Test the network 2021
Last week, the Lightfoot Initiative followed seven ordinary people in their daily journeys around the Whakatipu basin. For one week, they chose active modes of transport and avoided individual cars as they tried to Test the Network. The group were deliberately selected because of their professional roles and/or suburb they live in. The purpose was to see what kind of daily travel was possible without a car, for different groups of people in our community.
As for the results, well – watch this video to hear from our challengers.
Queenstown and Arrowtown host world class cycle trails and a regular and affordable bus service. These are made possible by investment to make the destination experience better for visitors. Locals benefit significantly from the trails and bus, but many of us are sick of seeing empty buses trundling past. We also often forget that the trails are well located for commuters as well as recreational riders. There are reasons why cars are the most obvious choice for all of us; distances, the climate, the hills. That does not mean they are always the best choice.
Following our Test the Network challengers for seven days revealed some interesting information about how and why we use transport. We also learned a lot about what was possible with an e-bike and a bus card. Firstly, let’s meet the challengers.
We had representation from age 35 – early 60s. Most of the challengers were able cyclists, but inexperienced e-bikers. Many had never used the Orbus service in Queenstown and all but one were committed to using a car for their daily commute. The whole of the basin was well represented, with challengers based in Arrowtown, Arthur’s Point, Shotover Country, Frankton, Jack’s Point, and Goldfield Heights.
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what we learned.
1. All of them would use an e-bike to commute if they had access to it. On the whole, the challengers found commuting on an e-bike a ‘no sweat’ experience that often made their day more enjoyable. Using a combination of roads and trails meant that safety wasn’t an issue*.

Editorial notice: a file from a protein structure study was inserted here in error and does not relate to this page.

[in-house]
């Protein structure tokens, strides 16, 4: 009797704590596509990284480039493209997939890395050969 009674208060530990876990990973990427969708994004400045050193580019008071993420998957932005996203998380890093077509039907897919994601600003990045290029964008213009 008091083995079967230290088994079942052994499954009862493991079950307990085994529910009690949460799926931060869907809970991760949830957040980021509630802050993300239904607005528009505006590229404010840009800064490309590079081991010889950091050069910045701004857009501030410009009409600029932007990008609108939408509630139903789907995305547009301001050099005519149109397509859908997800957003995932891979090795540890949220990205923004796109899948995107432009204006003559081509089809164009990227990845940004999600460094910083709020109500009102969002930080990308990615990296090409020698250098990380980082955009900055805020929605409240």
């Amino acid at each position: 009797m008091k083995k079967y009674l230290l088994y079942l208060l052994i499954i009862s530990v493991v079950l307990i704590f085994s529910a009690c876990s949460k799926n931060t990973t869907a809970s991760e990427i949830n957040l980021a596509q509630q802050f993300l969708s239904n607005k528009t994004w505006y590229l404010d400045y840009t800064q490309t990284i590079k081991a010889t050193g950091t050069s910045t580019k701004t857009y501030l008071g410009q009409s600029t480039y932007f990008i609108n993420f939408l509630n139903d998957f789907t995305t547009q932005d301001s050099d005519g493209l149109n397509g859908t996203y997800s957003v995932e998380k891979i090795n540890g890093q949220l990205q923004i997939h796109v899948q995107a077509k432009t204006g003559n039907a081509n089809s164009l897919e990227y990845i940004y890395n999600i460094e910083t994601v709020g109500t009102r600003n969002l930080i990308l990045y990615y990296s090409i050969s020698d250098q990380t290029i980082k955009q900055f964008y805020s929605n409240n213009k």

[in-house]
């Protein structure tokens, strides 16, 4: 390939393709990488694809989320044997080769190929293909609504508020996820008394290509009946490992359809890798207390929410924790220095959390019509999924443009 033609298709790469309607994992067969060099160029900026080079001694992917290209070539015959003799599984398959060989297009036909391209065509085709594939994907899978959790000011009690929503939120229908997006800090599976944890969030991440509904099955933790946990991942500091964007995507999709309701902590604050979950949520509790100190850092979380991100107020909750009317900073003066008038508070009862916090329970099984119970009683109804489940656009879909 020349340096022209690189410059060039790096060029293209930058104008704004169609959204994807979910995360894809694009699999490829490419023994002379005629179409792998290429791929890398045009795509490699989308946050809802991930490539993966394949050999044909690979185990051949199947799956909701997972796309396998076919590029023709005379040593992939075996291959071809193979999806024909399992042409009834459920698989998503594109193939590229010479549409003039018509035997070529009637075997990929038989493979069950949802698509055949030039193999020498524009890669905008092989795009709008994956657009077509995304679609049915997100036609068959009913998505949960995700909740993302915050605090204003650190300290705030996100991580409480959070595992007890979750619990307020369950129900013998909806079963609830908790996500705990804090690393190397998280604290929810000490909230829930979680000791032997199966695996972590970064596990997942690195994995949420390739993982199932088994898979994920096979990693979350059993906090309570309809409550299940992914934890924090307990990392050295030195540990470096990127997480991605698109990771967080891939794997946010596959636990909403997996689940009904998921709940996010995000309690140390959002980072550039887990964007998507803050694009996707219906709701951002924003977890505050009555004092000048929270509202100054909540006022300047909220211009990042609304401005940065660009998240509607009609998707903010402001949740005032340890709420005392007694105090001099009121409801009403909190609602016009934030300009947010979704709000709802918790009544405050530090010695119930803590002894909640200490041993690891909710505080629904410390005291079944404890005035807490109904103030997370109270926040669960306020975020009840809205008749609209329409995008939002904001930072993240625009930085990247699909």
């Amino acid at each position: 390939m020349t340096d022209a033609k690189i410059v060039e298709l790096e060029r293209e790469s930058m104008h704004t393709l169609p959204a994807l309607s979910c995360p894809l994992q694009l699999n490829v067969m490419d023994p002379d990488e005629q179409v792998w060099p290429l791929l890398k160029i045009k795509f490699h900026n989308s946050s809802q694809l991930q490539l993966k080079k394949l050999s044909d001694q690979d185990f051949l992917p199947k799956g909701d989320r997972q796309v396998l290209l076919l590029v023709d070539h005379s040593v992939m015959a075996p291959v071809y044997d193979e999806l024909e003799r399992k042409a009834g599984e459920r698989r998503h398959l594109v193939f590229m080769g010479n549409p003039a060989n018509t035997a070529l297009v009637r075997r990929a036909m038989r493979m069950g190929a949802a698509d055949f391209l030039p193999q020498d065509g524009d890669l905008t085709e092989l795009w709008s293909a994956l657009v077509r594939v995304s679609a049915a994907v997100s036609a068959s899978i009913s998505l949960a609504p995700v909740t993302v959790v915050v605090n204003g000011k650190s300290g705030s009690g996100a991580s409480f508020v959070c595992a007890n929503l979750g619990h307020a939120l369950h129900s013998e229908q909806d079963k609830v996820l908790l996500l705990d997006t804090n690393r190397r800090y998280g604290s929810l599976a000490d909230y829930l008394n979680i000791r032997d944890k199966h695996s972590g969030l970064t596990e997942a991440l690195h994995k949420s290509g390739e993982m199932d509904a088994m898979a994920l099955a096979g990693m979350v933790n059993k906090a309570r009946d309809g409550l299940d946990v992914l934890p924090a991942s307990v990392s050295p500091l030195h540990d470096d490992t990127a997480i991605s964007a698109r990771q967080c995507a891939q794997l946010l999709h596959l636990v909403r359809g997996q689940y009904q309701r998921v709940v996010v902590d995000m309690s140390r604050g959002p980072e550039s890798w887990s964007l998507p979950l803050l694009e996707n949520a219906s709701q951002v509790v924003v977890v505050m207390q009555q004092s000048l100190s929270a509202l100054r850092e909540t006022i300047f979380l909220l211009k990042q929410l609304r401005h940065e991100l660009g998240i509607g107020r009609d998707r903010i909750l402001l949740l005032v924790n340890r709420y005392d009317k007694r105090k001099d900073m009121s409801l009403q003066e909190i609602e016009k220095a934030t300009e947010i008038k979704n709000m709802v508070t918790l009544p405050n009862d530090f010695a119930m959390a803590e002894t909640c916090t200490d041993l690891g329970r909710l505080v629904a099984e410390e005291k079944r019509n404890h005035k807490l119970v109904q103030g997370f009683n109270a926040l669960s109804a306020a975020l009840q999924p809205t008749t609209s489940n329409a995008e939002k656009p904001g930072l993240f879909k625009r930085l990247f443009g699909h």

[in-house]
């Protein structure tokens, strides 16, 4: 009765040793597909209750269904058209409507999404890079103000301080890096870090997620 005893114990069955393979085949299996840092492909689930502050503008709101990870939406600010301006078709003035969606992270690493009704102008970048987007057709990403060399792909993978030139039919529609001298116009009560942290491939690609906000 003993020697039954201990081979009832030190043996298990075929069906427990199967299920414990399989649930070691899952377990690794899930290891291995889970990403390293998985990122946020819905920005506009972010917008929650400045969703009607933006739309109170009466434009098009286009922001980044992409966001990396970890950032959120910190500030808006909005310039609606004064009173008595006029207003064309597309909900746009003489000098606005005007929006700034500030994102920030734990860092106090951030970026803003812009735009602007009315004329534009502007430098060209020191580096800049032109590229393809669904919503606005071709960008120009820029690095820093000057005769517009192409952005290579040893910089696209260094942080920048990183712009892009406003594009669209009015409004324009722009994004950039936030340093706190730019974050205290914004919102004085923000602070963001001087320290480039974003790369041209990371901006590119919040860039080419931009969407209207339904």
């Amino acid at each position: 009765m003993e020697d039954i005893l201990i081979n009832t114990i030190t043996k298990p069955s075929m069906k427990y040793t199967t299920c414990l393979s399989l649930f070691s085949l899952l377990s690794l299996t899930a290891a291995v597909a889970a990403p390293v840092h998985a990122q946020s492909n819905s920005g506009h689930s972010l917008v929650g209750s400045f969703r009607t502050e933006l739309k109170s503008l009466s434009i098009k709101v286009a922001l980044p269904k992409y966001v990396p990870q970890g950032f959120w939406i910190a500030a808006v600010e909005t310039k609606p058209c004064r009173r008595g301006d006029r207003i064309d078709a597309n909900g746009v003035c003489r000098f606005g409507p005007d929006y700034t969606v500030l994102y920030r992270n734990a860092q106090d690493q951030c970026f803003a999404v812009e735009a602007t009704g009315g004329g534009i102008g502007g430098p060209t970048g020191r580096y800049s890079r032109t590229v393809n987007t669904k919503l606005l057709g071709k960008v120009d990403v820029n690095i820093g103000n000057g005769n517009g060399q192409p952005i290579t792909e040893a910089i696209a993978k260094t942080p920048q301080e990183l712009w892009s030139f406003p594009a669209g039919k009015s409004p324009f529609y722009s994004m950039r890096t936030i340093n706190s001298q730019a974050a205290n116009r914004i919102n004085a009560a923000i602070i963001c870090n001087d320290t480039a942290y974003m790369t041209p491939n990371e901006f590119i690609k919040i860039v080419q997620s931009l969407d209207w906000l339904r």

2. The bus was on time and congestion generally wasn’t an issue in getting them places on time. Being on the bus enabled a gentler start to the day, enabling activities like reading the paper or a book, or listening to music.
3. Challengers had more money as they weren’t paying for petrol.
4. Active travel was sometimes slower than a direct trip in a car, particularly if travelling to multiple suburbs in one day.
5. The cost of an e-bike is viewed as a barrier.
*Note: the Jack’s Point based family did not cycle on State Highway 6. We urgently await the active travel link from JP and Hanley’s Farm to Frankton to assure safe connections between these communities.
what we observed.
As the week wore on, some of the challengers became fatigued. Every day generally presented a new type of travel mode, which required thinking and planning to execute. Like with anything, the more regularly one does something, the easier it becomes. It was the challengers’ commitment to the project that drove them to continue to use the e-bike and bus combo. This was encouraging as it showed us that the e-bike was a genuinely effective tool in supporting a commitment to active commuting. If the e-bike hadn’t proved its worth in the first few days, the challengers wouldn’t have maintained their commitment.
Daily videos by each challenger highlighted the pros and cons, which varied across the different individuals. It was evident that, on the whole, shifting modes was actually a positive experience.
You can watch their videos here: